"I sing the body electric."
Poetry, according to Aristotle, is the rendering not of actual events but of such things as might or could happen in accordance with probability or necessity. When this is turned into an act of great beauty, the cleansing and quieting of the mind and soul can ensue.
“Come, said my soul,
Such verses for my Body let us write, (for we are one,)
That should I after return,
Or, long, long hence, in other spheres,
There to some group of mates the chants resuming,
(Tallying Earth’s soil, trees, winds, tumultuous waves,)
Ever with pleas’d smile I may keep on,
Ever and ever yet the verses owning–as, first, I here and now
Signing for Soul and Body, set to them my name,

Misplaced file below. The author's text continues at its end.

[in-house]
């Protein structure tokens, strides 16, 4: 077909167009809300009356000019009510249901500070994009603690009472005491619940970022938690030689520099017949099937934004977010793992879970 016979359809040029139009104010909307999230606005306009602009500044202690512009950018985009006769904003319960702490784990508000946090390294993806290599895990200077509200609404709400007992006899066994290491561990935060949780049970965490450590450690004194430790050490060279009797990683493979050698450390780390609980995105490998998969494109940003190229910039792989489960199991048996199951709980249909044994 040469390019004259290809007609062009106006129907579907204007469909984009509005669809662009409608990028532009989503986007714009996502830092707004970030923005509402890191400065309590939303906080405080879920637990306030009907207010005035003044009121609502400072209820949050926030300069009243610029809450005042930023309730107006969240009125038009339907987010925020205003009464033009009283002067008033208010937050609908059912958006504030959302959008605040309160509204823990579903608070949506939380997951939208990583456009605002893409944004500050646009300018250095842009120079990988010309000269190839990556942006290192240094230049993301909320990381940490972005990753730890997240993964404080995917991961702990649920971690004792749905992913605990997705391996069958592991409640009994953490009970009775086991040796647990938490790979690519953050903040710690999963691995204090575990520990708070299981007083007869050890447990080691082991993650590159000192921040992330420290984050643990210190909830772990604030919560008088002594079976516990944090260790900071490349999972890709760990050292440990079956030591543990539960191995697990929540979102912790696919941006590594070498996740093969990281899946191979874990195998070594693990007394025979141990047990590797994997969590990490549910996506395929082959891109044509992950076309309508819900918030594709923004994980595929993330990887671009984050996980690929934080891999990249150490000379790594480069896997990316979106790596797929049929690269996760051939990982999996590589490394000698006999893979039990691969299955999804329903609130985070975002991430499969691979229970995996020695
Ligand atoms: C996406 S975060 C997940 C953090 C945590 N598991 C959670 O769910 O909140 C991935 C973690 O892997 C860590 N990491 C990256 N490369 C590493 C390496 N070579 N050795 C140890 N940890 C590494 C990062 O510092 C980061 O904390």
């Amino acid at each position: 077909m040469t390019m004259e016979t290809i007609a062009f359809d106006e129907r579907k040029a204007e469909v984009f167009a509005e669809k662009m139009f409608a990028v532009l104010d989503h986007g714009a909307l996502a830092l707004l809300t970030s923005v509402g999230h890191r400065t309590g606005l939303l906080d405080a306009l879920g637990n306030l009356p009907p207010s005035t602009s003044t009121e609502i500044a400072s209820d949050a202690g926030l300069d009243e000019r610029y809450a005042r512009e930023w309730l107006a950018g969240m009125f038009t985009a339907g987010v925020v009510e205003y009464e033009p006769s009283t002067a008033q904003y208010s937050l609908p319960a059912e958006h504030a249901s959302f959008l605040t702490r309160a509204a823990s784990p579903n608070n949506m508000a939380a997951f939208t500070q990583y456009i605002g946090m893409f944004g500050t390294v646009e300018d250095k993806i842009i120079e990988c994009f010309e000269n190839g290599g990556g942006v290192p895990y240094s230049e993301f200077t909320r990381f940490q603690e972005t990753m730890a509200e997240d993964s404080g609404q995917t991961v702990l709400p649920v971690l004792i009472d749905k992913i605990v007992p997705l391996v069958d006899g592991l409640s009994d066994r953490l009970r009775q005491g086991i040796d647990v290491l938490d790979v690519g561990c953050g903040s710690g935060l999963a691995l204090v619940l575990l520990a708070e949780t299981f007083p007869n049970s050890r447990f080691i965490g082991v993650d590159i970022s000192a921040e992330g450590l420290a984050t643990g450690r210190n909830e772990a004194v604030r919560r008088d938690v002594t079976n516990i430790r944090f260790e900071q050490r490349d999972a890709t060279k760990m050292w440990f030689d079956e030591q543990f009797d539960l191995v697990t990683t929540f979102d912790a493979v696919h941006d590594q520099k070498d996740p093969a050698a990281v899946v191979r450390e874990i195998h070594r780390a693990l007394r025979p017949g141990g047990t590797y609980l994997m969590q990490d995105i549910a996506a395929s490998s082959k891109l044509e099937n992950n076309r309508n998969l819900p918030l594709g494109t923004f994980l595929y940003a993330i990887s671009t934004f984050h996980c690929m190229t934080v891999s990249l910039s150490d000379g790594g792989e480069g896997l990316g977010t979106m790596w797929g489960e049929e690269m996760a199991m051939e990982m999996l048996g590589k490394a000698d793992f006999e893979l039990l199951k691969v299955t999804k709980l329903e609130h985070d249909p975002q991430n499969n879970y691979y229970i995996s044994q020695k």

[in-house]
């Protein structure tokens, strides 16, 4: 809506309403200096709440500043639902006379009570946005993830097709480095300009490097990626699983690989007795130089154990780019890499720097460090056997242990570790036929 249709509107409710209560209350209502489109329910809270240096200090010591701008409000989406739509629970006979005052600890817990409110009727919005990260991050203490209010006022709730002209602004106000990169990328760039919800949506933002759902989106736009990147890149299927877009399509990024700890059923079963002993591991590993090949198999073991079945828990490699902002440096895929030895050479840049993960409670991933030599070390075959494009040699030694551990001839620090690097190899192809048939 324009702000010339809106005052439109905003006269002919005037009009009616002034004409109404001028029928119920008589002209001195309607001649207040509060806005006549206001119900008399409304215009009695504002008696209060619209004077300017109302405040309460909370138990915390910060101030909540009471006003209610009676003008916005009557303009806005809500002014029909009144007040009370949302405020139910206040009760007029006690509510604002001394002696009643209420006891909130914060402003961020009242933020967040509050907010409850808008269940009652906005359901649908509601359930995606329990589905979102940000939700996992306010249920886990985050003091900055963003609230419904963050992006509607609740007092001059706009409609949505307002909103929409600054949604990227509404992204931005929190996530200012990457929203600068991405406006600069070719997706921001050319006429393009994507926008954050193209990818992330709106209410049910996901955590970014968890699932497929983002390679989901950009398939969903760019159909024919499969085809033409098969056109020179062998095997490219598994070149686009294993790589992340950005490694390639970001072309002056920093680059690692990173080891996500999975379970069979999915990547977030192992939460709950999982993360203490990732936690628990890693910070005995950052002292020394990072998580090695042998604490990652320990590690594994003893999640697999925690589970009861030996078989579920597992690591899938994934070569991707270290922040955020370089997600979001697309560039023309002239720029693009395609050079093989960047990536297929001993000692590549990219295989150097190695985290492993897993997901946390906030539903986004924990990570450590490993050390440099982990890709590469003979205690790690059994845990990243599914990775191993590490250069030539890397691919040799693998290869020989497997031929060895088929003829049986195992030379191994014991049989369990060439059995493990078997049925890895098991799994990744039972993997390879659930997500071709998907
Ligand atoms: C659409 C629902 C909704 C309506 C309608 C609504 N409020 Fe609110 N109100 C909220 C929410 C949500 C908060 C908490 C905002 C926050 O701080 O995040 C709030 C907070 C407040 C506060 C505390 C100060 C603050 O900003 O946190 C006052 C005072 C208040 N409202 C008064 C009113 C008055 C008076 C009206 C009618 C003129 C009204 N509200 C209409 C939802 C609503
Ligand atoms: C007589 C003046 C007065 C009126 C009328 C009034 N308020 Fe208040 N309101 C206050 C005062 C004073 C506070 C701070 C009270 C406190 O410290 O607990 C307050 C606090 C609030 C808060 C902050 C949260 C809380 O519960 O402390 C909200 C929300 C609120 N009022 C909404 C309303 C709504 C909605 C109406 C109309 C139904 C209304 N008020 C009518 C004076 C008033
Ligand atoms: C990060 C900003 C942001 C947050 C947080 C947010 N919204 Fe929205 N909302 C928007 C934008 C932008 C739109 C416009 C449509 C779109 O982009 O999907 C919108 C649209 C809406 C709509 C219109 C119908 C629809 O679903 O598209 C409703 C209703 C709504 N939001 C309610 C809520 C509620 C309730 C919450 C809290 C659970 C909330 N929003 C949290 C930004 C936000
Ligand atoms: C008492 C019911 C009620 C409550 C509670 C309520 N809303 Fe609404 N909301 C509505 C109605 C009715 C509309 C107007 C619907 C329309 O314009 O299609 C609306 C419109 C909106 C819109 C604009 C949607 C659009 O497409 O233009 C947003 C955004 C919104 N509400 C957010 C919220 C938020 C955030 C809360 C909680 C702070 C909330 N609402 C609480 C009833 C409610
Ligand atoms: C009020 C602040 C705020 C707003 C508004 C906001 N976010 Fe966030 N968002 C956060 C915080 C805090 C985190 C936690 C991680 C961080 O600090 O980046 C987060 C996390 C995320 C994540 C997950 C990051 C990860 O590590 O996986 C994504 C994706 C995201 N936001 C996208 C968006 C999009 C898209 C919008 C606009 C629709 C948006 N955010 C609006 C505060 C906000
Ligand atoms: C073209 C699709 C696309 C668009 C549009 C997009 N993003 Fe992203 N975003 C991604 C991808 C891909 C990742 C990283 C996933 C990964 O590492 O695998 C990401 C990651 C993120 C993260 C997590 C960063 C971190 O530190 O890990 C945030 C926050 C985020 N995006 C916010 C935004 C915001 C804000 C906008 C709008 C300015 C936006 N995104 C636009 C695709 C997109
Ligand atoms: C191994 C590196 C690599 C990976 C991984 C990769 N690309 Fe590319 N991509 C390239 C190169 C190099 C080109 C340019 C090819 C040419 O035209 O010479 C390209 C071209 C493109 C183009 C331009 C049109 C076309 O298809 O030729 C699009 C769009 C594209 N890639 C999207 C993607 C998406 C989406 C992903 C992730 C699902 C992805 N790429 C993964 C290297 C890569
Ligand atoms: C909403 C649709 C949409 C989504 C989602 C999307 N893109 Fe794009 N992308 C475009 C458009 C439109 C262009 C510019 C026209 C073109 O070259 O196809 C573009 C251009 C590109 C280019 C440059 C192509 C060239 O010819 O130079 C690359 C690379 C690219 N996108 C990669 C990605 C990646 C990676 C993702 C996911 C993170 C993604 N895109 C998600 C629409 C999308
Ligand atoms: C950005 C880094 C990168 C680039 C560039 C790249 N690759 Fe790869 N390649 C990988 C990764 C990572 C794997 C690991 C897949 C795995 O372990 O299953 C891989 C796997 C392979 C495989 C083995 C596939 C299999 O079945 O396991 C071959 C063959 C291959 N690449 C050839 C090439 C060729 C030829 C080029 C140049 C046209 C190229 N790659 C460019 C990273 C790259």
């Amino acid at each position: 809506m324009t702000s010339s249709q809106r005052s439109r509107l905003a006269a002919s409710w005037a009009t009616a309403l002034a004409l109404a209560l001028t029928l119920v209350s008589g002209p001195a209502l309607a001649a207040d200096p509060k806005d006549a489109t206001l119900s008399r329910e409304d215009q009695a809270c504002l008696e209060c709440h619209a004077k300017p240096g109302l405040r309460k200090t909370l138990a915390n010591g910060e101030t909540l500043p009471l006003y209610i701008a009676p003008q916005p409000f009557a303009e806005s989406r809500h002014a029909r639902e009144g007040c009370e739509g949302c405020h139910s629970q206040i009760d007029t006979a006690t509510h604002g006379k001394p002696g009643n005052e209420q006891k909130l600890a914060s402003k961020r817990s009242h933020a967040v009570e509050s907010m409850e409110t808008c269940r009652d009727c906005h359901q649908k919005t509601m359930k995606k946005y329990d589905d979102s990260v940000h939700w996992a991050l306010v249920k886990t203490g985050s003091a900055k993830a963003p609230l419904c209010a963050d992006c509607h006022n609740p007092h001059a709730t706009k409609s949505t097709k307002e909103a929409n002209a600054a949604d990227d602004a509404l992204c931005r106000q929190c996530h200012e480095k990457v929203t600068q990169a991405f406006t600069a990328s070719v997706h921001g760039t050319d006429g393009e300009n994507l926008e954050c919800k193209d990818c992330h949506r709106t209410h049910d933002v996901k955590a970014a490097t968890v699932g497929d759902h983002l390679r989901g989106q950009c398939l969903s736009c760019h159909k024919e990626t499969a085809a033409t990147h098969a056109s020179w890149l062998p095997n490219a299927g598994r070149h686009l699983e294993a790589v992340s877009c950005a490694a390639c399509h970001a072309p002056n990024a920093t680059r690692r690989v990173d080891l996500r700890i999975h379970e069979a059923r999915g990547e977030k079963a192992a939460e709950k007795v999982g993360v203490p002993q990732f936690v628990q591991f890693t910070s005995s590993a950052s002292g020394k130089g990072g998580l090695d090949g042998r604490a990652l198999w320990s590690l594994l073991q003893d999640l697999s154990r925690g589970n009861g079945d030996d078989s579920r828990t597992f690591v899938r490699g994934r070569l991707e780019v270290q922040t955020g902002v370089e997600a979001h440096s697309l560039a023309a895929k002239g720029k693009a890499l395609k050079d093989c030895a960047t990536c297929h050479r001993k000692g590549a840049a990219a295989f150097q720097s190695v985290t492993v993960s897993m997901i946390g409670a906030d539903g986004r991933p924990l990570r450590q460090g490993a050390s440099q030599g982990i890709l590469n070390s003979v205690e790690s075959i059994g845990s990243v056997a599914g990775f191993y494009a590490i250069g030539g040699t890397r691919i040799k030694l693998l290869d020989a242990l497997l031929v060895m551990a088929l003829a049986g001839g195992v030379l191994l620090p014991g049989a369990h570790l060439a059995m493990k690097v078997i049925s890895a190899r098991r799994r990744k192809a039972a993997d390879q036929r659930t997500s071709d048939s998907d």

The work of a lifetime and Walt Whitman’s masterpiece, Leaves of Grass was originally a small book that Whitman intended to be so small as to be carried in a pocket. An ode to the human body and the mind thus materialized, the book combines the rhythms of the earth and the sea with the charge of a deep, philosophical gaze upon the immediacy of the human body and mind in the world of the elements. “Being one with nature,” Withman’s aim, is the idea behind the poems in the book, some of the most beautiful that have ever been written in the English language.
Here’s what he asks in I Sing the Body Electric:
"And if the body does not do fully as much as the soul?
And if the body were not the soul, what is the soul?"
This is a book that will question you, as it questions itself. It is a book that will make you ponder and will make you see. Leaf by leaf, it will open up to you in all its sensuality and uniqueness which was perceived, at the time of its publication, as oddity and extravagance.
Those of you who read poetry and especially those of you who don’t, know that this is one of those rarest books which can make you happy.